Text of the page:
There were printed menus for everyone, describing both the food and the wines in some detail. Daniel and Alicia’s style is modern, not clearly beholden to any particular cuisine. They relish combining ingredients in unexpected ways. What comes out on the plate is generally spare and uncluttered, though the preparation may well have been complex. Daniel told us they started cooking at 7:00 the night before.
We noted that there were hardly any vegetables on the menu; we weren’t sure whether this was a preference, or if they had reached the limit of what two people could accomplish in such a small space. I don’t know what they have at home—this was not their own place—but we were in a standard Manhattan apartment, with a fairly small kitchen clearly not designed to turn out 7 courses for 30 diners. Assisting were a dish-washer and two servers—the place couldn’t have accommodated any more helpers, even if Daniel and Alicia had wanted them. What they produced was a marvel.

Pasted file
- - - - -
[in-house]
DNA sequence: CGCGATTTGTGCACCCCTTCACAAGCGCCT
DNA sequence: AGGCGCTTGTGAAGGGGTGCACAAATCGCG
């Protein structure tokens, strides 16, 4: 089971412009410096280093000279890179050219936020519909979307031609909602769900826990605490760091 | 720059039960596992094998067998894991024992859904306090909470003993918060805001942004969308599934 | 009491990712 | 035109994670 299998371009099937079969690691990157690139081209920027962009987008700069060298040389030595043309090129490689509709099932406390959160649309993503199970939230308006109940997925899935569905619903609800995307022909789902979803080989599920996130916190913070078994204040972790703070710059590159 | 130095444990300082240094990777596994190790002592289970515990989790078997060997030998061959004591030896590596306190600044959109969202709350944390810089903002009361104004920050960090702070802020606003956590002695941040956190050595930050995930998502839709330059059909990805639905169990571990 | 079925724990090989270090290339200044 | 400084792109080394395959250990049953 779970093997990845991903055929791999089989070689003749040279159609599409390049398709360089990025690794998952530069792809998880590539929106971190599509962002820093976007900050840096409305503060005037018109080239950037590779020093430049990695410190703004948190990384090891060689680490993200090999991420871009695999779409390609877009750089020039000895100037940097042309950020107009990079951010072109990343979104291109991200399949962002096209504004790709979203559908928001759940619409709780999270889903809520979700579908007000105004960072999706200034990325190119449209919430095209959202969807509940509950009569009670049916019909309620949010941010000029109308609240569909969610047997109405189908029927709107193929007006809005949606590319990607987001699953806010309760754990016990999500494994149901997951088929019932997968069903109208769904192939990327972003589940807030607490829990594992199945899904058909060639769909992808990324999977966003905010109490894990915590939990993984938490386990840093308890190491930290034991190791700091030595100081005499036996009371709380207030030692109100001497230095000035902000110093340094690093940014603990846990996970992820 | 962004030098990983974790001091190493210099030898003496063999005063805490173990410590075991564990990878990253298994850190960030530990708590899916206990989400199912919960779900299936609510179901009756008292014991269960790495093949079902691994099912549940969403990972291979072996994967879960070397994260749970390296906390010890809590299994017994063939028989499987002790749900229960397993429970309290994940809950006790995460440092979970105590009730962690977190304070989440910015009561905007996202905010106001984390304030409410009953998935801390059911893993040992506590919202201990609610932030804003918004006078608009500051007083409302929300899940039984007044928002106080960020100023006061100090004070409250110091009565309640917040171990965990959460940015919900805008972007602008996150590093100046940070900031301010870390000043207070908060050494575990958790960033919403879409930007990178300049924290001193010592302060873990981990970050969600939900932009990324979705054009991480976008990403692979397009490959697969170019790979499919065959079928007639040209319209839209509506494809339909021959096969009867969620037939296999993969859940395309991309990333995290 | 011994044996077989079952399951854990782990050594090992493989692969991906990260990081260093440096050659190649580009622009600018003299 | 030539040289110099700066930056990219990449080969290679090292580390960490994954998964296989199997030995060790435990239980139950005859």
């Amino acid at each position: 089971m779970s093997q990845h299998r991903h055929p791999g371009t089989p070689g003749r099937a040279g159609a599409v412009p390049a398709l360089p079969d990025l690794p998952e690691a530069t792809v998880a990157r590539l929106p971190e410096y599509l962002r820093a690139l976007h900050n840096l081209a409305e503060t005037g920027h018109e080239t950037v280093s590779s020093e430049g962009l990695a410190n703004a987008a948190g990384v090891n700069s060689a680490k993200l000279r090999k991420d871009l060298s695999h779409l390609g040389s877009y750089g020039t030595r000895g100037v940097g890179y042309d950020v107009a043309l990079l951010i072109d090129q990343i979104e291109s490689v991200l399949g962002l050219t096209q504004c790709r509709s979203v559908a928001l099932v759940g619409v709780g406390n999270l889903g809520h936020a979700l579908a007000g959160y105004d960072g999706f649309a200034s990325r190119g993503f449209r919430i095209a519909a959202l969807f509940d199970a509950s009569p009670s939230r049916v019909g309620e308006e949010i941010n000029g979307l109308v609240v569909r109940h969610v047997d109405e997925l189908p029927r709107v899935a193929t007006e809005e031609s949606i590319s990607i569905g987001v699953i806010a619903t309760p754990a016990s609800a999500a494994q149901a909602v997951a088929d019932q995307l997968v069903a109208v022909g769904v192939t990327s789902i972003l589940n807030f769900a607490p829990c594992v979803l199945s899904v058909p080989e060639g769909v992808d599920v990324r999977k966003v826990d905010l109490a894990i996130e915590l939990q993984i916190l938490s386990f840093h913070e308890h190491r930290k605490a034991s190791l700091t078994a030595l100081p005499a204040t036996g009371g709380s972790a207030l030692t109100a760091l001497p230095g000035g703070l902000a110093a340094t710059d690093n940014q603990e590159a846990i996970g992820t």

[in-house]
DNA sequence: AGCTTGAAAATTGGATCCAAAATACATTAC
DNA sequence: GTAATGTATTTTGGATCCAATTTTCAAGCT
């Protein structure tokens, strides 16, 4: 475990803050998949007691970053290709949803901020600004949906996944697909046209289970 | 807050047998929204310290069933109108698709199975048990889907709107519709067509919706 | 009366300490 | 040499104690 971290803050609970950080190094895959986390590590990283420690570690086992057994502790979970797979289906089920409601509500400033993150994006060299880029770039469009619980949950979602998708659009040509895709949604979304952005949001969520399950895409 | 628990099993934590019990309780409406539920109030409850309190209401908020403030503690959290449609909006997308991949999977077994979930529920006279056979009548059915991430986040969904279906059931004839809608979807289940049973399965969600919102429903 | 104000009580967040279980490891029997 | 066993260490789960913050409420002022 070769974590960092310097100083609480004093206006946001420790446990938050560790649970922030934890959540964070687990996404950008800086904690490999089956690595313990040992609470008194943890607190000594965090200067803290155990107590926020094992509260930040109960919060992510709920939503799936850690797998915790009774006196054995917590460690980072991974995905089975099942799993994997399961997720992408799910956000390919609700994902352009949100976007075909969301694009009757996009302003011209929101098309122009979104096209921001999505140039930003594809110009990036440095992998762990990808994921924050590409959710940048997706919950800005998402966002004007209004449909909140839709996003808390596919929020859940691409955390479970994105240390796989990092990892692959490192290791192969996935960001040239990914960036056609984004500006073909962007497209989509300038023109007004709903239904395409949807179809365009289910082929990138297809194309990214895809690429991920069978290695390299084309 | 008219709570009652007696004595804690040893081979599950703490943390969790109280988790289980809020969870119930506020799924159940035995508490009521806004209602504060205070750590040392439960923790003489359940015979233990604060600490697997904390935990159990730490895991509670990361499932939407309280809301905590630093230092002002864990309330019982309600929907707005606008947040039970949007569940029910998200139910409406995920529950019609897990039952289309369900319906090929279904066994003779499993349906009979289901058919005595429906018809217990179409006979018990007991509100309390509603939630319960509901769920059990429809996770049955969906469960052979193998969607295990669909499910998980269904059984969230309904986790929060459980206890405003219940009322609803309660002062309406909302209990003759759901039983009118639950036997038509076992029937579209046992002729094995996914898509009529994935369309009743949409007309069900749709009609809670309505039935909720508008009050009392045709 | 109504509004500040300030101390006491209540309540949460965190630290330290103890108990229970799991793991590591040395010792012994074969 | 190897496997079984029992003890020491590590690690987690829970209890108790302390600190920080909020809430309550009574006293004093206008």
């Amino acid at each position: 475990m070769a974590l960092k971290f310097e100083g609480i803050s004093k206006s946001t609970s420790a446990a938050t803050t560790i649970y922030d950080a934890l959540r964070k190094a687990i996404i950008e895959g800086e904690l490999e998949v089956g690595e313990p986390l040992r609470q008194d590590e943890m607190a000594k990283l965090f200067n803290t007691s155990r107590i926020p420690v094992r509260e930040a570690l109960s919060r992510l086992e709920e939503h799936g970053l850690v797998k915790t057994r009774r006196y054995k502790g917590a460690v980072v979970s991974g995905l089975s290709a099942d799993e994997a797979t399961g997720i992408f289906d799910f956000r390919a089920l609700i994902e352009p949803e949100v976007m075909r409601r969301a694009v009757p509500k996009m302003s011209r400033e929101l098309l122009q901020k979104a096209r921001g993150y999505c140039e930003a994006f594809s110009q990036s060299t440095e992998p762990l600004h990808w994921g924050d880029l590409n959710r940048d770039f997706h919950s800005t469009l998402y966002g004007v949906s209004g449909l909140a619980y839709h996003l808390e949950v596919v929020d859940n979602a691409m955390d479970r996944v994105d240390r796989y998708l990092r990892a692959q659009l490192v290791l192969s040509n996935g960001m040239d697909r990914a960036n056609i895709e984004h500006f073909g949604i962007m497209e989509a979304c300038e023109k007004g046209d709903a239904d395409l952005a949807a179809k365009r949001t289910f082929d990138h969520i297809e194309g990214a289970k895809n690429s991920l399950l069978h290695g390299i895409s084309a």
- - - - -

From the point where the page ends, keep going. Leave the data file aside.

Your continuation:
Besides preparing all the food, Daniel and Alicia also have an impressive battery of stemware and china. Given the length of the meal and the number of guests, they needed all of it. As they raise Bite Club to new levels, they might want to consider a small investment in flatware. A few times, we were given utensils that weren’t quite right, or asked to re-use utensils from a previous course. Butter knives would have been helpful. But this was the only small complaint we had, with what was otherwise flawless service.
Dinner was seven courses with paired wines. I wasn’t sure about the etiquette of taking photos, and in any case I didn’t want to risk disrupting such a festive occasion, but check out Off the Broiler if you want to see what some of Daniel and Alicia’s creations look like.
We began with a sparkling Spinetti Moscato d’Asti, followed a short while later with a crazily good amuse-bouche, venison loin with Thai chili and goat cheese. Two breads were served, along with two contrasting spreads, a soft butter and a liver pâté. Soft, warm onion rolls came later.